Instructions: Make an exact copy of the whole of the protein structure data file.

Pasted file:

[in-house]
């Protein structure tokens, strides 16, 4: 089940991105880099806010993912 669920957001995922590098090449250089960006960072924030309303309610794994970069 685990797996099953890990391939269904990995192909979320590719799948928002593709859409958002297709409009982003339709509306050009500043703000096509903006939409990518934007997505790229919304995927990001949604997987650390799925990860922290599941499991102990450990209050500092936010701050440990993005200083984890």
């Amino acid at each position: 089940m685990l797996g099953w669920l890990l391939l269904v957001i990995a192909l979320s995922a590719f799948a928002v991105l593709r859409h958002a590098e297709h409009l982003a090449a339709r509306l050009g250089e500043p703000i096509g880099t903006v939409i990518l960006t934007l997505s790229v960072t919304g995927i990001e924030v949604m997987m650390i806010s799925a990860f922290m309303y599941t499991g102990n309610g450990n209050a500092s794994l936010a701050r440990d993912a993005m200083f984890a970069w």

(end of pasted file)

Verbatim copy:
[in-house]
């Protein structure tokens, strides 16, 4: 089940991105880099806010993912 669920957001995922590098090449250089960006960072924030309303309610794994970069 685990797996099953890990391939269904990995192909979320590719799948928002593709859409958002297709409009982003339709509306050009500043703000096509903006939409990518934007997505790229919304995927990001949604997987650390799925990860922290599941499991102990450990209050500092936010701050440990993005200083984890």
């Amino acid at each position: 089940m685990l797996g099953w669920l890990l391939l269904v957001i990995a192909l979320s995922a590719f799948a928002v991105l593709r859409h958002a590098e297709h409009l982003a090449a339709r509306l050009g250089e500043p703000i096509g880099t903006v939409i990518l960006t934007l997505s790229v960072t919304g995927i990001e924030v949604m997987m650390i806010s799925a990860f922290m309303y599941t499991g102990n309610g450990n209050a500092s794994l936010a701050r440990d993912a993005m200083f984890a970069w």